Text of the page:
WASHINGTON-Import volume at the nation’s major retail container ports grew by an estimated 6.5 percent in October over the same month of last year, according to the monthly Global Port Tracker report released by the National Retail Federation and Hackett Associates.
In addition, year-over-year increases in import volume are also projected for the remainder of this year. The October increase has apparently occurred in spite of the government shutdown, according to a statement on this month’s report from both NRF and Hackett Associates. “Retailers place their orders for merchandise months ahead of time, so cargo arriving at the ports in October and for most of the rest of the year was ordered long before anybody ever heard of a shutdown,” explained Jonathan Gold, NRF’s vice president for supply chain and customs policy.
Import cargo volume for September, the most recent month with available figures, was up 2 percent from September 2012, although it declined by 3.6 percent from August. Following the expected gain in October, cargo volume is forecast for year-over-year increases of 3.3 percent in November, 1.8 percent in December and 3 percent in January. After an expected decrease of 7.5 percent in February, March should bring an gain of 17 percent.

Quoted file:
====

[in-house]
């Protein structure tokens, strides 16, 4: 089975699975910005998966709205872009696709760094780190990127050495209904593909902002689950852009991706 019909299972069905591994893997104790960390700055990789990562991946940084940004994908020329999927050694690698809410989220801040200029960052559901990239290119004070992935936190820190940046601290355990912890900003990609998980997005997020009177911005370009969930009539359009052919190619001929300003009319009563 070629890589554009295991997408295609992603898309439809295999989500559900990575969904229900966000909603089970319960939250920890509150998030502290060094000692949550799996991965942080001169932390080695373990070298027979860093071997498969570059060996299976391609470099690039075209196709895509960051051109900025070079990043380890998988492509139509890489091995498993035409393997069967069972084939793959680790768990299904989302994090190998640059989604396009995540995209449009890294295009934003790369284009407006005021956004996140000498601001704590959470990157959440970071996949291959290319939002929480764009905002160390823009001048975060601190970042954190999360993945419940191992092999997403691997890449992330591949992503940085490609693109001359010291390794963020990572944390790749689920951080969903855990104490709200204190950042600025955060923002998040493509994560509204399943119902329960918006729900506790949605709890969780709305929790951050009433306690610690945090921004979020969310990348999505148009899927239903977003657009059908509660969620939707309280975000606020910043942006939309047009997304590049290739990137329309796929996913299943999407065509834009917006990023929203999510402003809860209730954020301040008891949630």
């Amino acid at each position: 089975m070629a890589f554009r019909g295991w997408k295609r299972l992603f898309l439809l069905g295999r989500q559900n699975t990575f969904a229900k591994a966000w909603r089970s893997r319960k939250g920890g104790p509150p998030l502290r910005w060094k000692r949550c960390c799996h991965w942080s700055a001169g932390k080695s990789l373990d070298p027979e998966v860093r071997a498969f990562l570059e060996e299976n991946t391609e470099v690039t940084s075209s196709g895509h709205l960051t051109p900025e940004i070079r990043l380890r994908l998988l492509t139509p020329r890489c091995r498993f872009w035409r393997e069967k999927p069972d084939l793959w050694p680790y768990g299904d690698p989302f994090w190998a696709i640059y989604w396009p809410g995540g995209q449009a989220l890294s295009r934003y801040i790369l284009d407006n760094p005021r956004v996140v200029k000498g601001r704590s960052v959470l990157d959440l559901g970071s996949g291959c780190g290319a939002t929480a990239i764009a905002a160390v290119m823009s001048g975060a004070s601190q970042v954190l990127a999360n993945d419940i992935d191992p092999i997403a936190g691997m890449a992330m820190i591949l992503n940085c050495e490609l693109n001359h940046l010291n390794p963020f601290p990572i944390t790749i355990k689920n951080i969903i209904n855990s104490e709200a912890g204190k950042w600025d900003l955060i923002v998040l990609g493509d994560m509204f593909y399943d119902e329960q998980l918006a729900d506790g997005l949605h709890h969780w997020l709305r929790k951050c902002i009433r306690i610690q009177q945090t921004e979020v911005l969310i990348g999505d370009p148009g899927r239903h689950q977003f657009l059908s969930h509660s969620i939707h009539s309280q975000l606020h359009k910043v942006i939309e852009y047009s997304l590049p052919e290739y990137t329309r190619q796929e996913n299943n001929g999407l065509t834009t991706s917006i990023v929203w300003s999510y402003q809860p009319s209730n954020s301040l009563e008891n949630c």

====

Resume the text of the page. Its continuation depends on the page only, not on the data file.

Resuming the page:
“The question at this point isn’t how much merchandise arrived, but how much consumers bought, and how they are going to react as economic talks continue in Washington,” Gold said. “Lawmakers need to take steps that build confidence, not continue the uncertainty.”
For all of 2013, import cargo volume is projected for a gain of 2.3 percent over 2012, down from the previous prediction of a 2.7 percent increase. Ben Hackett, founder of Hackett Associates, said, “The GDP forecast for the remainder of this year is not expected to be seriously impacted by the government shutdown, and growth going forward should be back to its expansionary path. The first half of 2014 will bring solid growth back.”